With 12th- and 15th-century origins, much of the core of Burton Constable Hall was built in the 1560s by Sir John Constable as an Elizabethan prodigy house. In the 1760s, William Constable remodelled the interiors, commissioning designs by architects including John Carr and Timothy Lightoler. The park surrounding the house was landscaped by Capability Brown between 1772 and 1782 and further redecoration of the interiors took place in the 19th century. The day will involve a tour of the house, including the private family apartments, and of the stables, which have recently been extensively restored and contain a varied range of stabling as well as accommodation for groom and servants. Members will also have the the opportunity to view some of the architectural drawings held in the archives. We will be joined by the Hall’s Curator, Philippa Wood, and its Director, Susan Hopkinson.
Outline for visit
Intro & talk – by Director, Susan Hopkinson, and Curator, Philippa Wood (who will guide throughout the day)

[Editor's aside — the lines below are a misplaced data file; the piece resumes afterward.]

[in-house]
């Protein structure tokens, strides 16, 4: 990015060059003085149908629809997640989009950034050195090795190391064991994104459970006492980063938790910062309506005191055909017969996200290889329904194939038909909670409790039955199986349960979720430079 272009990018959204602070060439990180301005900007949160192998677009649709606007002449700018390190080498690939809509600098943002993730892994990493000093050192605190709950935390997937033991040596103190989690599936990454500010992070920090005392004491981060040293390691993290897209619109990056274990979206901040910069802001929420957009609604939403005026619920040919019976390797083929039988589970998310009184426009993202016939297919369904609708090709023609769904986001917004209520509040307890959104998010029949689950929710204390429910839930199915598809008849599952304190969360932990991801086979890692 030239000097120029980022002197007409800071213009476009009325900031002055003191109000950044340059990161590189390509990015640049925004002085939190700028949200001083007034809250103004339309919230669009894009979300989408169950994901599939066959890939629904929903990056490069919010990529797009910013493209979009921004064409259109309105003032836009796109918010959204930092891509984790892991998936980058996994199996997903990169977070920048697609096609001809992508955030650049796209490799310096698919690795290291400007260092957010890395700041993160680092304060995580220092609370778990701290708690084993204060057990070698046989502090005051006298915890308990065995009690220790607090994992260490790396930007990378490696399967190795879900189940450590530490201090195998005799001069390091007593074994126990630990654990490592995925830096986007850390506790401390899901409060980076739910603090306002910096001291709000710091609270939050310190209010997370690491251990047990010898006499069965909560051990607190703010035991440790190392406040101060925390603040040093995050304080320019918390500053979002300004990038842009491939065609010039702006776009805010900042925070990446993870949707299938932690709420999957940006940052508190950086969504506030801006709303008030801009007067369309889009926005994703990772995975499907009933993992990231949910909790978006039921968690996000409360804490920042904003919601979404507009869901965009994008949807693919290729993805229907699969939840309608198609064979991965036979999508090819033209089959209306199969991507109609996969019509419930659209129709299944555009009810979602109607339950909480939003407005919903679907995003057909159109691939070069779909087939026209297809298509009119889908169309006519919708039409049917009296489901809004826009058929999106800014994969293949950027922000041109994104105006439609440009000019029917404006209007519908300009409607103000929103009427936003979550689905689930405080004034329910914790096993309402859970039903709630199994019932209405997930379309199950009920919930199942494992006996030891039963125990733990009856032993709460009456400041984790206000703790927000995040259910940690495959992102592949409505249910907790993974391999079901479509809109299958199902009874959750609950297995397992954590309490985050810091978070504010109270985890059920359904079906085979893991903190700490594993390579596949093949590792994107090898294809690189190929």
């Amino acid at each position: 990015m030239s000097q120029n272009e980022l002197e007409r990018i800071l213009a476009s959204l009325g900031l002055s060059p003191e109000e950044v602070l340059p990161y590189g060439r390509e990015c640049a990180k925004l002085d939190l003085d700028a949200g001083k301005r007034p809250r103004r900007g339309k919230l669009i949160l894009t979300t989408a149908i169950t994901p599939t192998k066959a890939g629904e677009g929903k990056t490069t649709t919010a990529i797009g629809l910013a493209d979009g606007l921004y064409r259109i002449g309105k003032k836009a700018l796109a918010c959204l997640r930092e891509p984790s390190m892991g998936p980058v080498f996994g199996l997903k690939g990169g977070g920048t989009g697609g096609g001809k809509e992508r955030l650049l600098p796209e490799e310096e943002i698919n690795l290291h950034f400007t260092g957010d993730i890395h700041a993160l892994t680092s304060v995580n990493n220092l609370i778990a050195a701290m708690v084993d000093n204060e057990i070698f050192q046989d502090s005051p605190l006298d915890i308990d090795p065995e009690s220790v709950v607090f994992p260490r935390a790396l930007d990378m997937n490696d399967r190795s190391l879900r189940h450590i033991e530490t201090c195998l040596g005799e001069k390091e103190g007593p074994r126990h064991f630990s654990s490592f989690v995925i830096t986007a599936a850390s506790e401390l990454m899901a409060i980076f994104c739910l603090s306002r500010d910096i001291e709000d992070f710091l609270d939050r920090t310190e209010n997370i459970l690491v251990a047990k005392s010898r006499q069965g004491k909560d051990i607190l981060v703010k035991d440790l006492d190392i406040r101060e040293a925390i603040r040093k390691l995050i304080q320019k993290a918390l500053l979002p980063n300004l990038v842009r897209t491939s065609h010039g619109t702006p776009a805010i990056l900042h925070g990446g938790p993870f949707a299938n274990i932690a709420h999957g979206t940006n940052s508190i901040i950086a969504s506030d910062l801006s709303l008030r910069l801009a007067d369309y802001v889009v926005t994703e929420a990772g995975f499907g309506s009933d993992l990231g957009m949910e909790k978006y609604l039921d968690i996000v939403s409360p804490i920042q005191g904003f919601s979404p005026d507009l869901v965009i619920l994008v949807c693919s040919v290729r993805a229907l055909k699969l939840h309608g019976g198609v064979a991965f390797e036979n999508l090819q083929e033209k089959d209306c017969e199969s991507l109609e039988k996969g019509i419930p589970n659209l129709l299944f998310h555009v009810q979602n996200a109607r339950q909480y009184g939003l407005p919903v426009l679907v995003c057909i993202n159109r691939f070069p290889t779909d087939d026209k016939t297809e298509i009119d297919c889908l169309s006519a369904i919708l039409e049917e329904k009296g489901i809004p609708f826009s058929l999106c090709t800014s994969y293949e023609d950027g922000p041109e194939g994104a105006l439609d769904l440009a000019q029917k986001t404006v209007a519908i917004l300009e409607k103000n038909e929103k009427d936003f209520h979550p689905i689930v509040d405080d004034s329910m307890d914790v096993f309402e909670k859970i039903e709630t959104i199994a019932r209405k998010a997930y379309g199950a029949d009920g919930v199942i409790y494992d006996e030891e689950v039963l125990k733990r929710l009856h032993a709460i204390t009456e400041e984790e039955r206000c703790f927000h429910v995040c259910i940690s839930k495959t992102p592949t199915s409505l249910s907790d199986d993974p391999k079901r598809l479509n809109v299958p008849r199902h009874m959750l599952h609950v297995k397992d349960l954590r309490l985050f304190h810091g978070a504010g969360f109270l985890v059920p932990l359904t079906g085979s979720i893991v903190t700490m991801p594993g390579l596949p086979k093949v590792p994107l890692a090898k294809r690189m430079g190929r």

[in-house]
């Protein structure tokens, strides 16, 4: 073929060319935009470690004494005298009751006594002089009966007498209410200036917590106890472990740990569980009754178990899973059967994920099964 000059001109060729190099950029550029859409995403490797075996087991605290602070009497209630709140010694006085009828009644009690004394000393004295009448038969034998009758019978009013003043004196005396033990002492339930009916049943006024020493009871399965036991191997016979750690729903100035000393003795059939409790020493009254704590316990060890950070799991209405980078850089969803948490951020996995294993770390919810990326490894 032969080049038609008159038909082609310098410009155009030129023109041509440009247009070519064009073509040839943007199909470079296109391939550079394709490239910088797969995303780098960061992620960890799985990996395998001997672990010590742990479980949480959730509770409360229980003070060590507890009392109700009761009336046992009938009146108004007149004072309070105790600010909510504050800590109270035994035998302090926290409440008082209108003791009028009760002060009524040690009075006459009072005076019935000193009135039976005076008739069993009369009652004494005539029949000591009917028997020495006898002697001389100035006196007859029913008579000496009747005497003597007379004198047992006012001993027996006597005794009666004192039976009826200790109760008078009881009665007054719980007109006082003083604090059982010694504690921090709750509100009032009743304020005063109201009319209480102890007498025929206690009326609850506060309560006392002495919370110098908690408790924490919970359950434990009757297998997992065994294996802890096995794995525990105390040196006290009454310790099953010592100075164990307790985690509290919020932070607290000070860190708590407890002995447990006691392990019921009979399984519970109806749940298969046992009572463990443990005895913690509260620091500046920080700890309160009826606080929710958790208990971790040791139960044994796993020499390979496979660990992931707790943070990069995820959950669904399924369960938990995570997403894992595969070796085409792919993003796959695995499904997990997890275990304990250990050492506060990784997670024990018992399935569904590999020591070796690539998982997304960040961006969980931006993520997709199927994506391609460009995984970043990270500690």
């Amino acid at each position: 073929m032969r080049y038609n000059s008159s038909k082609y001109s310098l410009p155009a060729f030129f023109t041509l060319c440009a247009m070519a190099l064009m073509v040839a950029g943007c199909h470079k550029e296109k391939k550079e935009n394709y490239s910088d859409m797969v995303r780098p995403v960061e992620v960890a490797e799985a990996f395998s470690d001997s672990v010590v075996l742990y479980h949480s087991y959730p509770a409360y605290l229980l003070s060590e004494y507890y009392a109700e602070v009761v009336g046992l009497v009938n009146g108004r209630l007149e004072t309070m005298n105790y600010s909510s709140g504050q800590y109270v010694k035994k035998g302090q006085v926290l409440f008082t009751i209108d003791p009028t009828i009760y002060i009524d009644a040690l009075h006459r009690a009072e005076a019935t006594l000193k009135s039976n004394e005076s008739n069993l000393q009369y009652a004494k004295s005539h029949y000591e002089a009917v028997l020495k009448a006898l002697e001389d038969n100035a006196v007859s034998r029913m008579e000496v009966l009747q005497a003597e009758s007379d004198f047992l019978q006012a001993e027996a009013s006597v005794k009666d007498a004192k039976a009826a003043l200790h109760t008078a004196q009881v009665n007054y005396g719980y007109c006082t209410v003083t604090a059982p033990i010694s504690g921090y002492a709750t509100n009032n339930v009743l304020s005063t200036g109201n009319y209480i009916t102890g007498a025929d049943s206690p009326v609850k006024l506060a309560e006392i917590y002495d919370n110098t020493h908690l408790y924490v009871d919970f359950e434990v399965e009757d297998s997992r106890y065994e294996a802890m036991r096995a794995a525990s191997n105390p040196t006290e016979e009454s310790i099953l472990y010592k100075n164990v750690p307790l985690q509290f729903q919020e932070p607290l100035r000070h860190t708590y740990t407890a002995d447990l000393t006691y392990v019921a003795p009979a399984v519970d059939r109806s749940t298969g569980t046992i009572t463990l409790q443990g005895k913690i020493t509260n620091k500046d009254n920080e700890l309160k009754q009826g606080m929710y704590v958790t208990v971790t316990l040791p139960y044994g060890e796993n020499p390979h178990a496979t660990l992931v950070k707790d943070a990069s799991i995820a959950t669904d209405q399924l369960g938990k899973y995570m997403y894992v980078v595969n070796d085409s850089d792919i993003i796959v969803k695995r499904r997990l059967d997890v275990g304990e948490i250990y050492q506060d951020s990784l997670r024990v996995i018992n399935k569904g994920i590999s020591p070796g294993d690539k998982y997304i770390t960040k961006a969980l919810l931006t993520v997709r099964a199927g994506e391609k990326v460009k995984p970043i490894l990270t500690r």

Tour the 30 rooms of the Hall, including servants’ quarters, family apartments and the Waterloo Room with its unique wallpaper created to commemorate Wellington’s famous victory in 1815
Lunch (with wine) in the Rose Room of the North Wing – a private grace and favour apartment never open to the public
Tour the recently restored magnificent Stable Block with its four carriage houses, extensive stabling for hunters and draught horses and accommodation for grooms and servants and access to unrestored areas not open to the public
Tea and a special viewing of the private architectural drawings from the Burton Constable archives.